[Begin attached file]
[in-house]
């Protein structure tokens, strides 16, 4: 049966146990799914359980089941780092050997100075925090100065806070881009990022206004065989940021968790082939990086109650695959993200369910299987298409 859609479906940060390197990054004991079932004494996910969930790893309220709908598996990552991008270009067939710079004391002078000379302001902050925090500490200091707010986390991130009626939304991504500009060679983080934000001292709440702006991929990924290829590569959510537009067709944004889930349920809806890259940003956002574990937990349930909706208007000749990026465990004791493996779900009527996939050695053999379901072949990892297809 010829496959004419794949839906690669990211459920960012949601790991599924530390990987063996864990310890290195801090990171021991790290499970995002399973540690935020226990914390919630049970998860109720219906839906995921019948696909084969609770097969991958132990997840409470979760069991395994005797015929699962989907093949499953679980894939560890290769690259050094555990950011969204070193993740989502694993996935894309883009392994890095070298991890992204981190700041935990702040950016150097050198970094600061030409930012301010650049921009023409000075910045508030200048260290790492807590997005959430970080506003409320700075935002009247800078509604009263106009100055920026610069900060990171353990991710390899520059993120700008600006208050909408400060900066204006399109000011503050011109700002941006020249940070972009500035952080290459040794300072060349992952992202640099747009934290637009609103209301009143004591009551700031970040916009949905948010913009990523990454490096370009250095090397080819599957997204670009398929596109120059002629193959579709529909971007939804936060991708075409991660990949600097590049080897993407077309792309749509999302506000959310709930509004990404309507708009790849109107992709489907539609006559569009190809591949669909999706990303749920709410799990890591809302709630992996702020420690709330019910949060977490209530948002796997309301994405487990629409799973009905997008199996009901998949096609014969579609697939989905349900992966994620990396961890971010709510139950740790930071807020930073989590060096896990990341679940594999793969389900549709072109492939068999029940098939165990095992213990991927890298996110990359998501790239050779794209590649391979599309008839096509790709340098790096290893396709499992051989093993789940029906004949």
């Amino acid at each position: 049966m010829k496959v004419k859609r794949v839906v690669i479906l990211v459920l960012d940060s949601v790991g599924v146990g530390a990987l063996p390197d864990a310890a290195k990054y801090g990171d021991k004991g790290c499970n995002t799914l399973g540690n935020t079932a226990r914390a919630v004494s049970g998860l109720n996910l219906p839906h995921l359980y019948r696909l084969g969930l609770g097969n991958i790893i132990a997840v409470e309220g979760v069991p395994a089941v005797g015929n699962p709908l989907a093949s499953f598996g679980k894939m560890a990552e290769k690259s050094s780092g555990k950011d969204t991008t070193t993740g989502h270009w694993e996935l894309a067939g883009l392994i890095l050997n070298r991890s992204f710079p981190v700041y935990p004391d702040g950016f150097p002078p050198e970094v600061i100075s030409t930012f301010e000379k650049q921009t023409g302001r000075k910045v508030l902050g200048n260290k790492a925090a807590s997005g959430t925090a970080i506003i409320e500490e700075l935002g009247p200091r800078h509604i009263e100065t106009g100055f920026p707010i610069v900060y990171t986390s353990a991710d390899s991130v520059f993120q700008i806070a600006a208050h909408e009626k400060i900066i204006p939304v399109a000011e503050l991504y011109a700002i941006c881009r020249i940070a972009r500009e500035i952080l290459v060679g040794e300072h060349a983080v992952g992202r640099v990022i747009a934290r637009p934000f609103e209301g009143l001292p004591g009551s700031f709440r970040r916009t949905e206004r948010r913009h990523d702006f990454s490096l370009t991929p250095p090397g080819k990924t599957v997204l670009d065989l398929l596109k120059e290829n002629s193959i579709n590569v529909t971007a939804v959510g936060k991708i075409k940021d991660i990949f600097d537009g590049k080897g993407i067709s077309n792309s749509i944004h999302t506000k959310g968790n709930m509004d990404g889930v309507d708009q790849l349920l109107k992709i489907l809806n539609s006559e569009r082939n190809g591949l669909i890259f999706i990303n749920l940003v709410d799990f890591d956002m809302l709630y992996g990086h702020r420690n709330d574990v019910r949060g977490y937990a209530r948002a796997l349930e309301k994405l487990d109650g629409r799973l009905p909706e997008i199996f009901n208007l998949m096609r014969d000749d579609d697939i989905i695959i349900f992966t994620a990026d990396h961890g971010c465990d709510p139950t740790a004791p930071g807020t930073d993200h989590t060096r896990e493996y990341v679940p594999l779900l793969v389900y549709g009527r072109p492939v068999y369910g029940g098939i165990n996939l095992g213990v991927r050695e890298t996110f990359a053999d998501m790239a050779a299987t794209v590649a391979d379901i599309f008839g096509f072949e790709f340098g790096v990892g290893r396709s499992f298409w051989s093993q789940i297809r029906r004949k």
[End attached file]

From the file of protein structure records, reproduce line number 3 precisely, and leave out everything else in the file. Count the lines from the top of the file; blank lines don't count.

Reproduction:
């Amino acid at each position: 049966m010829k496959v004419k859609r794949v839906v690669i479906l990211v459920l960012d940060s949601v790991g599924v146990g530390a990987l063996p390197d864990a310890a290195k990054y801090g990171d021991k004991g790290c499970n995002t799914l399973g540690n935020t079932a226990r914390a919630v004494s049970g998860l109720n996910l219906p839906h995921l359980y019948r696909l084969g969930l609770g097969n991958i790893i132990a997840v409470e309220g979760v069991p395994a089941v005797g015929n699962p709908l989907a093949s499953f598996g679980k894939m560890a990552e290769k690259s050094s780092g555990k950011d969204t991008t070193t993740g989502h270009w694993e996935l894309a067939g883009l392994i890095l050997n070298r991890s992204f710079p981190v700041y935990p004391d702040g950016f150097p002078p050198e970094v600061i100075s030409t930012f301010e000379k650049q921009t023409g302001r000075k910045v508030l902050g200048n260290k790492a925090a807590s997005g959430t925090a970080i506003i409320e500490e700075l935002g009247p200091r800078h509604i009263e100065t106009g100055f920026p707010i610069v900060y990171t986390s353990a991710d390899s991130v520059f993120q700008i806070a600006a208050h909408e009626k400060i900066i204006p939304v399109a000011e503050l991504y011109a700002i941006c881009r020249i940070a972009r500009e500035i952080l290459v060679g040794e300072h060349a983080v992952g992202r640099v990022i747009a934290r637009p934000f609103e209301g009143l001292p004591g009551s700031f709440r970040r916009t949905e206004r948010r913009h990523d702006f990454s490096l370009t991929p250095p090397g080819k990924t599957v997204l670009d065989l398929l596109k120059e290829n002629s193959i579709n590569v529909t971007a939804v959510g936060k991708i075409k940021d991660i990949f600097d537009g590049k080897g993407i067709s077309n792309s749509i944004h999302t506000k959310g968790n709930m509004d990404g889930v309507d708009q790849l349920l109107k992709i489907l809806n539609s006559e569009r082939n190809g591949l669909i890259f999706i990303n749920l940003v709410d799990f890591d956002m809302l709630y992996g990086h702020r420690n709330d574990v019910r949060g977490y937990a209530r948002a796997l349930e309301k994405l487990d109650g629409r799973l009905p909706e997008i199996f009901n208007l998949m096609r014969d000749d579609d697939i989905i695959i349900f992966t994620a990026d990396h961890g971010c465990d709510p139950t740790a004791p930071g807020t930073d993200h989590t060096r896990e493996y990341v679940p594999l779900l793969v389900y549709g009527r072109p492939v068999y369910g029940g098939i165990n996939l095992g213990v991927r050695e890298t996110f990359a053999d998501m790239a050779a299987t794209v590649a391979d379901i599309f008839g096509f072949e790709f340098g790096v990892g290893r396709s499992f298409w051989s093993q789940i297809r029906r004949k």